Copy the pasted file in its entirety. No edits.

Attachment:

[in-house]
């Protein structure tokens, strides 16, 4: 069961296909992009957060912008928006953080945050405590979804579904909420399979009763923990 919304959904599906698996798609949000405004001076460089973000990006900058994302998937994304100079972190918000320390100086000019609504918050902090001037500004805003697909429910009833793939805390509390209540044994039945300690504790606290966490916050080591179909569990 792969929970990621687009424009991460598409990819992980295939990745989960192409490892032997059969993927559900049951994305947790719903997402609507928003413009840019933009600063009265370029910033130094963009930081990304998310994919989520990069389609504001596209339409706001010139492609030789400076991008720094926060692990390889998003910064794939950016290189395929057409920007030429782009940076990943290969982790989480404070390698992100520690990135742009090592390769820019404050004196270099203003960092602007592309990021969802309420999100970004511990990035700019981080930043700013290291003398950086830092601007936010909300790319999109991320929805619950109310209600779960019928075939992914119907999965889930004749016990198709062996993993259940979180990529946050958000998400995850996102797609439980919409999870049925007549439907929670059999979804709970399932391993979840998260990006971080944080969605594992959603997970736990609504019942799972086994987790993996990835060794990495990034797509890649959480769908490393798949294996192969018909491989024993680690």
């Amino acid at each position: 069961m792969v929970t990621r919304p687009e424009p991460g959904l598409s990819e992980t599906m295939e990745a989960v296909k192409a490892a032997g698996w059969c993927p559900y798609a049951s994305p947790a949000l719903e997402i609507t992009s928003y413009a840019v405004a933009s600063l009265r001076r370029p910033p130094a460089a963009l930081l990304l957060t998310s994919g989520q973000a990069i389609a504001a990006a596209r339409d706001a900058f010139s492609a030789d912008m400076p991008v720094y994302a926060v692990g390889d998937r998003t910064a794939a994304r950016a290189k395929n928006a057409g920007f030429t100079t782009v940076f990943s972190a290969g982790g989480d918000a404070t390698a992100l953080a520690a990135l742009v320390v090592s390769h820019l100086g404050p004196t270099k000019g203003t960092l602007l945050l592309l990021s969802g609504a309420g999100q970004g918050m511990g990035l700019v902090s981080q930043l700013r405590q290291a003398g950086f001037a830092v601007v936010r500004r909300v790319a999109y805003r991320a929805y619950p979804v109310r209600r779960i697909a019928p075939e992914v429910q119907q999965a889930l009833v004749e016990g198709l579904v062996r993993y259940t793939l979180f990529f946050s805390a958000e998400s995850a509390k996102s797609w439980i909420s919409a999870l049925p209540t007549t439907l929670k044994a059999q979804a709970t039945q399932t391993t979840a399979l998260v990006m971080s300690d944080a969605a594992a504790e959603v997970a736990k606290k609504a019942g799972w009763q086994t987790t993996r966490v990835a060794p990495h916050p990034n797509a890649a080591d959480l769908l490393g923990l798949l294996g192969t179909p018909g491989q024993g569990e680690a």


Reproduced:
[in-house]
């Protein structure tokens, strides 16, 4: 069961296909992009957060912008928006953080945050405590979804579904909420399979009763923990 919304959904599906698996798609949000405004001076460089973000990006900058994302998937994304100079972190918000320390100086000019609504918050902090001037500004805003697909429910009833793939805390509390209540044994039945300690504790606290966490916050080591179909569990 792969929970990621687009424009991460598409990819992980295939990745989960192409490892032997059969993927559900049951994305947790719903997402609507928003413009840019933009600063009265370029910033130094963009930081990304998310994919989520990069389609504001596209339409706001010139492609030789400076991008720094926060692990390889998003910064794939950016290189395929057409920007030429782009940076990943290969982790989480404070390698992100520690990135742009090592390769820019404050004196270099203003960092602007592309990021969802309420999100970004511990990035700019981080930043700013290291003398950086830092601007936010909300790319999109991320929805619950109310209600779960019928075939992914119907999965889930004749016990198709062996993993259940979180990529946050958000998400995850996102797609439980919409999870049925007549439907929670059999979804709970399932391993979840998260990006971080944080969605594992959603997970736990609504019942799972086994987790993996990835060794990495990034797509890649959480769908490393798949294996192969018909491989024993680690």
């Amino acid at each position: 069961m792969v929970t990621r919304p687009e424009p991460g959904l598409s990819e992980t599906m295939e990745a989960v296909k192409a490892a032997g698996w059969c993927p559900y798609a049951s994305p947790a949000l719903e997402i609507t992009s928003y413009a840019v405004a933009s600063l009265r001076r370029p910033p130094a460089a963009l930081l990304l957060t998310s994919g989520q973000a990069i389609a504001a990006a596209r339409d706001a900058f010139s492609a030789d912008m400076p991008v720094y994302a926060v692990g390889d998937r998003t910064a794939a994304r950016a290189k395929n928006a057409g920007f030429t100079t782009v940076f990943s972190a290969g982790g989480d918000a404070t390698a992100l953080a520690a990135l742009v320390v090592s390769h820019l100086g404050p004196t270099k000019g203003t960092l602007l945050l592309l990021s969802g609504a309420g999100q970004g918050m511990g990035l700019v902090s981080q930043l700013r405590q290291a003398g950086f001037a830092v601007v936010r500004r909300v790319a999109y805003r991320a929805y619950p979804v109310r209600r779960i697909a019928p075939e992914v429910q119907q999965a889930l009833v004749e016990g198709l579904v062996r993993y259940t793939l979180f990529f946050s805390a958000e998400s995850a509390k996102s797609w439980i909420s919409a999870l049925p209540t007549t439907l929670k044994a059999q979804a709970t039945q399932t391993t979840a399979l998260v990006m971080s300690d944080a969605a594992a504790e959603v997970a736990k606290k609504a019942g799972w009763q086994t987790t993996r966490v990835a060794p990495h916050p990034n797509a890649a080591d959480l769908l490393g923990l798949l294996g192969t179909p018909g491989q024993g569990e680690a």